A third of Brits targeted by pension scammers
More than a third of Brits have been targeted by 'pension liberation' fraudsters, an insurer has found. The majority of scammers are using emails and texts to target their victims.
The messages invite the recipient to 'review' their pension or 'release' a portion of it as cash before the legal retirement age of 55, explained Phoenix Group.
Some 10% said they had been contacted about an old investment or savings policy they had forgotten about, with the company telling them it could give them the details for a fee.
More than a quarter of those contacted admitted to having been tempted to accept the offer and some 15% subsequently contacted the fraudsters.
In almost all cases of pension liberation fraud, people's pension pots are switched into high risk or non-existent investment schemes, many of which are based overseas. In return, criminals routinely take half of someone's pension pot in charges, while victims will also owe tax to HM Revenue & Customs (HMRC). Some individuals have lost as much as £1 million.
There is a growing fear that the new pensions freedoms being introduced in April 2015 is creating a ripe opportunity for fraudsters to exploit.
Just under a quarter of those surveyed by Phoenix said they were unsure about what to do with their pension when they turn 55. One in 10 said they would consider releasing as much as they could immediately with the rest put into an investment, which Phoenix said would leave them "vulnerable to pensions liberation scams".
The insurer said other pension scam methods it is aware of include policyholders being encouraged to move their pension funds into very risky investments. It warned that such investment scams "will be even easier to push once 55-year-olds get access to all of their pension funds in cash".
The company's research also found that while 27% of people would seek advice about investment from family, two-thirds wouldn't suspect fraud if they heard a 45-year-old friend or family member had been promised cash from their pension by transferring it to a new scheme.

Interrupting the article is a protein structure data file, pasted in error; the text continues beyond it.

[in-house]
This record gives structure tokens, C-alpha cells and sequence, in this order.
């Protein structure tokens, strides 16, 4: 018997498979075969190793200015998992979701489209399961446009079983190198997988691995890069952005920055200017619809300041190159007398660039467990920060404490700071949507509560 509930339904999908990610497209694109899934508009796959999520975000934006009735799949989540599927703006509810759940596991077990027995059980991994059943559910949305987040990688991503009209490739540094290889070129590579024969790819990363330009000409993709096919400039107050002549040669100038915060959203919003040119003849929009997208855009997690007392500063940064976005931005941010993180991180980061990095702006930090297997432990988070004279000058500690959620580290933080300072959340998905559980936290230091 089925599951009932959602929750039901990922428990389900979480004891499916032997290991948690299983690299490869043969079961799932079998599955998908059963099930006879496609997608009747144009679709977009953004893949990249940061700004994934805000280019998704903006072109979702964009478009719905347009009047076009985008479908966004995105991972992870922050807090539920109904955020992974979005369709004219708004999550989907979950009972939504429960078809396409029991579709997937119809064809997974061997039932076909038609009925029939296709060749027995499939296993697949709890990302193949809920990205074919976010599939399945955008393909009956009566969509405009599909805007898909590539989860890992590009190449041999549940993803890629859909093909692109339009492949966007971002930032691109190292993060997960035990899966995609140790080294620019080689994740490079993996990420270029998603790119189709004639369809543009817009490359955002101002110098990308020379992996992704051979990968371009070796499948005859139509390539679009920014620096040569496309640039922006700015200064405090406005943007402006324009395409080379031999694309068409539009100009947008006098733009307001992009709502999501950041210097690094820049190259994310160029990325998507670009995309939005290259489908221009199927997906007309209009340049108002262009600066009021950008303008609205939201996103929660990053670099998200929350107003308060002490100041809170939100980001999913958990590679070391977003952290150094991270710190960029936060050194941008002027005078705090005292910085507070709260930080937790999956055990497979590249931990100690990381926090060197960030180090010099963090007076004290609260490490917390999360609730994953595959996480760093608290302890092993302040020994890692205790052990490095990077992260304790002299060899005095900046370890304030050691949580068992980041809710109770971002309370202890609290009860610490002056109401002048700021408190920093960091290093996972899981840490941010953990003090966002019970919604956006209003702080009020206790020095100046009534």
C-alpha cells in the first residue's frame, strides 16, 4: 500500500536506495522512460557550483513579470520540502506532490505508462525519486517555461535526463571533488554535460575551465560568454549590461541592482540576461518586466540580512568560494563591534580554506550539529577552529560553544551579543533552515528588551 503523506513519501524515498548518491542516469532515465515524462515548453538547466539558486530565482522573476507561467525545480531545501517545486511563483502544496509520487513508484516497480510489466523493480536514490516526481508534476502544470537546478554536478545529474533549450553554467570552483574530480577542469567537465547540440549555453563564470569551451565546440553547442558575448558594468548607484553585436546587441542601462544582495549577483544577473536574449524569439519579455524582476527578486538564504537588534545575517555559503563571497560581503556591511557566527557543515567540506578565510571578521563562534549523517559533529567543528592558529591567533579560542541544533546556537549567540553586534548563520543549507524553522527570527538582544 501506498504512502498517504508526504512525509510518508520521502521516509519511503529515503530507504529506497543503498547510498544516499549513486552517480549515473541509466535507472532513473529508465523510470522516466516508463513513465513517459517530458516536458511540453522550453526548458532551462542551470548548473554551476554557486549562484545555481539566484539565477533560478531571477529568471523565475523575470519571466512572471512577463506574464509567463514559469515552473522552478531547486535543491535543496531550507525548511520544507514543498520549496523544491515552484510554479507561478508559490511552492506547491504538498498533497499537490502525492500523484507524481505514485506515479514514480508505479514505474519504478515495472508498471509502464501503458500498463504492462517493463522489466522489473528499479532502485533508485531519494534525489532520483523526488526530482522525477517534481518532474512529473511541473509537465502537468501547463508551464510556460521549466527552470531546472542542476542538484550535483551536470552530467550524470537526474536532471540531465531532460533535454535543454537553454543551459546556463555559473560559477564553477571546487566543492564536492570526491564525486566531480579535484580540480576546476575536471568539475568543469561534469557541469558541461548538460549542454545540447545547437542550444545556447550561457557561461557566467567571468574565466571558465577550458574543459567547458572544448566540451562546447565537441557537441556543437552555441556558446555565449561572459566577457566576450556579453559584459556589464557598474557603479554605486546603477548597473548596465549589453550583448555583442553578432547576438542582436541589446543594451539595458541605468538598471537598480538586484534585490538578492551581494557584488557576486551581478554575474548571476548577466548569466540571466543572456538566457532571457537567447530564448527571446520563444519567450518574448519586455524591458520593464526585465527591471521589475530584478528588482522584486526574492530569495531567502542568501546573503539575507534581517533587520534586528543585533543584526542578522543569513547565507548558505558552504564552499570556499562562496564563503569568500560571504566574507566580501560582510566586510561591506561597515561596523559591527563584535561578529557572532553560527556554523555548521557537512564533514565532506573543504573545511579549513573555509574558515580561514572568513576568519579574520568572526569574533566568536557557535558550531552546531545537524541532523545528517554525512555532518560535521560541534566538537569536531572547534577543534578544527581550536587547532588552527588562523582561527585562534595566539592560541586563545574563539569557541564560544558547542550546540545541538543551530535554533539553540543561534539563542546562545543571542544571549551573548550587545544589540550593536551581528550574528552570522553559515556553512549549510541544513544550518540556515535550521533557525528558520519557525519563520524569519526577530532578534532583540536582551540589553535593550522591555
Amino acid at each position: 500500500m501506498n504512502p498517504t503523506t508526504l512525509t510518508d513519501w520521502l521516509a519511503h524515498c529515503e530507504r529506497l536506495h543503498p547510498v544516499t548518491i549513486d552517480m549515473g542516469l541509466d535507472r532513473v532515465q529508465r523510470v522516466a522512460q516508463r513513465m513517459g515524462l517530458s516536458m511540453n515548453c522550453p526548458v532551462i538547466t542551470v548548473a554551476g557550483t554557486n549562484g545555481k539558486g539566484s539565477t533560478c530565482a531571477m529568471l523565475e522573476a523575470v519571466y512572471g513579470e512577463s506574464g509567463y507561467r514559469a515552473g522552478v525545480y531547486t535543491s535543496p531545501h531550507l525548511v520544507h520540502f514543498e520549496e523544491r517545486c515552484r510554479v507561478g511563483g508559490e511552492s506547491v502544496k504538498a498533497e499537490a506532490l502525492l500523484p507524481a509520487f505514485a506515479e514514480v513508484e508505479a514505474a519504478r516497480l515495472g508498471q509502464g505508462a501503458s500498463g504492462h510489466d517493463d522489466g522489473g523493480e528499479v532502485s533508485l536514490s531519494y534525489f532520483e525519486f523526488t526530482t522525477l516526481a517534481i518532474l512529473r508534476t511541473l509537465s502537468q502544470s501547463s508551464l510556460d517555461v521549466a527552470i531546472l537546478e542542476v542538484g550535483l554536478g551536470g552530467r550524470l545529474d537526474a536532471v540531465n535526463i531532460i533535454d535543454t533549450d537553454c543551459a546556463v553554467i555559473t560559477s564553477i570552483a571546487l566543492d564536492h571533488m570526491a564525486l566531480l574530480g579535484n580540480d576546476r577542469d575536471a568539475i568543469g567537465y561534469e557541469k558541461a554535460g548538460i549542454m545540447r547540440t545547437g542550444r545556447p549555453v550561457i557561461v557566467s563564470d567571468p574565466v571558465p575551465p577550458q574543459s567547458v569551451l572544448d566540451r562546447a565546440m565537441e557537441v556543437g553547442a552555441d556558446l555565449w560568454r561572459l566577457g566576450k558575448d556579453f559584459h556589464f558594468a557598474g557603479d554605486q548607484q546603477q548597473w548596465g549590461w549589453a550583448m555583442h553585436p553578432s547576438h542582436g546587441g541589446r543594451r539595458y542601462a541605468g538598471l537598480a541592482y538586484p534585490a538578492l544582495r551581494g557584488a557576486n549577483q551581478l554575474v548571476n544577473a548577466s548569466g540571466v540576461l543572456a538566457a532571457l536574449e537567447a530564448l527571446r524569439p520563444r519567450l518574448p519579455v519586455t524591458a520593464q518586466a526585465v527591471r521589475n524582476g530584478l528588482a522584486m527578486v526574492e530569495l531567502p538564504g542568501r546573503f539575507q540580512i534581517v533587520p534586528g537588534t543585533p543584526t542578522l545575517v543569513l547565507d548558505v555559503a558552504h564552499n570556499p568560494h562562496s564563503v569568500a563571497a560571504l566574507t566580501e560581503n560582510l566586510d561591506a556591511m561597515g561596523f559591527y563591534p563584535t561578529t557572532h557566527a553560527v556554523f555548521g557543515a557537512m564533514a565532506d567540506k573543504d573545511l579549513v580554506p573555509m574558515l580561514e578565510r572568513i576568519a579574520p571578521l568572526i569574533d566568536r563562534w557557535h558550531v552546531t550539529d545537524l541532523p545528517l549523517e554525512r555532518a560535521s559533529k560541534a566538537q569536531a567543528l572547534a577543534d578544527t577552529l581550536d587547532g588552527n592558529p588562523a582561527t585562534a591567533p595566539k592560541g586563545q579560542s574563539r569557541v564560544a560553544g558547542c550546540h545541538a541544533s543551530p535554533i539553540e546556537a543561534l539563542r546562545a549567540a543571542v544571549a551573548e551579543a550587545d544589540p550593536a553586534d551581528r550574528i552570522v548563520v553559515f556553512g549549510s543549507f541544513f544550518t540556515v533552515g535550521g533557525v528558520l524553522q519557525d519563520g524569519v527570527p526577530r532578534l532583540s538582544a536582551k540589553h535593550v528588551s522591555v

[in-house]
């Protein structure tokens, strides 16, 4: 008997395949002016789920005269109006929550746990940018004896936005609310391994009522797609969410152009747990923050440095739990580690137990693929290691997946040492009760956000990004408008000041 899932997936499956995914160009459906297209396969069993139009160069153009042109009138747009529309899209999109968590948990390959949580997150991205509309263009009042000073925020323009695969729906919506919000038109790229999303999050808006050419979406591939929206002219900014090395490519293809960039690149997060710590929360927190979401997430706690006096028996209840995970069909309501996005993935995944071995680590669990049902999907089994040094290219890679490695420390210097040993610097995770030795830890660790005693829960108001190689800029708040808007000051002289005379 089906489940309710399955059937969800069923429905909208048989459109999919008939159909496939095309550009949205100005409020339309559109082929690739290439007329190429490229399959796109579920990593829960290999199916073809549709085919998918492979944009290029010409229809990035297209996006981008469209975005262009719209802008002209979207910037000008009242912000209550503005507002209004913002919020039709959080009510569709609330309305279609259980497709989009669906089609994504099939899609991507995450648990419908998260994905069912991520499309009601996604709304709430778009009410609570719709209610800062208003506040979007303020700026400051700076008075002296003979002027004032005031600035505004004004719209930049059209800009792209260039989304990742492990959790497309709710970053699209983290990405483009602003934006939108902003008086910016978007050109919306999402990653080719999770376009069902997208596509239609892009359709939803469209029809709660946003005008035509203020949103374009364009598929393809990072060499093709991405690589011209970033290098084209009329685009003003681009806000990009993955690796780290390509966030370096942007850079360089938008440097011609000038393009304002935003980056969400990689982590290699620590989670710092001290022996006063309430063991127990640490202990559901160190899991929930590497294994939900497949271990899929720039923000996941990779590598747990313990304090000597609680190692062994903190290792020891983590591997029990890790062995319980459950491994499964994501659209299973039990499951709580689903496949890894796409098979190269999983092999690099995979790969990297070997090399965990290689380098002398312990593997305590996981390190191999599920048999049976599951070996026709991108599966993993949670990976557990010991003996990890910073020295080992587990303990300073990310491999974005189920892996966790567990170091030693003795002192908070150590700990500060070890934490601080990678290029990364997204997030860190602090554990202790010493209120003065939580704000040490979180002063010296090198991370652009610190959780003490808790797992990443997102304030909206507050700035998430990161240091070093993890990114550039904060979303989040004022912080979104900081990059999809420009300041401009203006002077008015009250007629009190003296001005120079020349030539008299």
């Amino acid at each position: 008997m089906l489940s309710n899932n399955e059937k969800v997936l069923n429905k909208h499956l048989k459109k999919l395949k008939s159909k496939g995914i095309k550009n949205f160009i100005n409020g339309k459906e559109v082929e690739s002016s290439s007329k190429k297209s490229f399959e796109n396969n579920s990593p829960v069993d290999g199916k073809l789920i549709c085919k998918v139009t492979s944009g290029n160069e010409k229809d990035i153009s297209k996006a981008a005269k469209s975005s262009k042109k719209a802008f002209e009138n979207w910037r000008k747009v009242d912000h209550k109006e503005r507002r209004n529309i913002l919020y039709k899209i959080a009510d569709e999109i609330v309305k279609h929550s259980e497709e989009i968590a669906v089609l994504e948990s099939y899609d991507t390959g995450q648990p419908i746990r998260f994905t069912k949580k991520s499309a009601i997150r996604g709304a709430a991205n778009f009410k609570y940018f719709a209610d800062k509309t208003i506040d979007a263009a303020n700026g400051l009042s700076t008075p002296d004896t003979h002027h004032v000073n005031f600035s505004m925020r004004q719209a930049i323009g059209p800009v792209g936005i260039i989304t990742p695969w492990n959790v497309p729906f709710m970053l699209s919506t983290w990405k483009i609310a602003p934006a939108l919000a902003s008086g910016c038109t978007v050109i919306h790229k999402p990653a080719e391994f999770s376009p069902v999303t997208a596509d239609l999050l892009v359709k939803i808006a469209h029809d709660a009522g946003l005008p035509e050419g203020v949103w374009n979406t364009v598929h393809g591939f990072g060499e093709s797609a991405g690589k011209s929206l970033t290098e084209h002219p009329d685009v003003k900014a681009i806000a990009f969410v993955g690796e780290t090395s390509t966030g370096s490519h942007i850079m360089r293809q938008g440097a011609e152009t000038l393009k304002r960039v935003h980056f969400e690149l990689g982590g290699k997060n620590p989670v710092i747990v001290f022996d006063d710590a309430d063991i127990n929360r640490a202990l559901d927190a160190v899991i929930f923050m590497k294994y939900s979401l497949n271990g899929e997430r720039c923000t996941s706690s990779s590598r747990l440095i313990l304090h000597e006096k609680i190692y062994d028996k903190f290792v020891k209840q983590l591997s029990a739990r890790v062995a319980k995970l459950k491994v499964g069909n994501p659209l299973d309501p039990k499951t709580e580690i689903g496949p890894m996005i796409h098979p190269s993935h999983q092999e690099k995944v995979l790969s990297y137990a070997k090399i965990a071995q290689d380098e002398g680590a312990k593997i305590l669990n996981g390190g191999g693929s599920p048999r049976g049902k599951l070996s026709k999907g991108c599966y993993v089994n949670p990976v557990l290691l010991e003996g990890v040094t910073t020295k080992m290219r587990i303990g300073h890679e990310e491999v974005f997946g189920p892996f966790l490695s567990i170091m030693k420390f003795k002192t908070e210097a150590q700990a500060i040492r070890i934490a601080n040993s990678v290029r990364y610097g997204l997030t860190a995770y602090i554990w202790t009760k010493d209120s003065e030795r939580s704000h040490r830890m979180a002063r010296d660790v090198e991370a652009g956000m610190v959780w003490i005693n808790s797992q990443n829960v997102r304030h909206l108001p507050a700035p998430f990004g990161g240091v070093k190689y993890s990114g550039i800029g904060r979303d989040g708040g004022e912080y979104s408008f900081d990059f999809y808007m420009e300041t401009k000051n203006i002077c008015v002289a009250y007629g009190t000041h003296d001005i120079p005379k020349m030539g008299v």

Steve Hyndman, head of financial crime prevention at Phoenix, said: "People can lose their life savings through these scams. Many unscrupulous businesses offer customers the opportunity to unlock their pension, in exchange for cash, before they reach 55; often without making them aware of the fees they are charging for this service. The fees can be as high as 30%, in addition to the 55% tax charge they will incur for extracting money from their pot early."
He added: "To give an example of how they work, if you had a £10,000 pot and wanted to 'liberate' £3,000 of that, you would receive a lump sum of £3,000. However, the pension 'liberation' companies typically charge a 30% fee, so the fee could be as much as £3,300. You would expect the remaining £3,700 to be invested to give you an income when you retire – but there is a real risk that the money will not be there when you expect it."
Phoenix also revealed that two-thirds of its survey respondents had unexpectedly been contacted to be informed they had won a prize draw they didn't recall entering, and more than half had been told that they may have PPI compensation due.
Payment protection insurance is designed to cover you should you fall ill, have an accident or lose your job and can’t make repayments on loans or credit cards. However, research by consumer watchdogs found the cover to be overpriced, filled with exclusions (policies exclude self-employment, contract employees and pre-existing medical conditions) and were often mis-sold because the exclusions were never fully explained. In May 2011, the High Court ruled banks had knowingly mis-sold PPI and ordered them to compensate around two million consumers.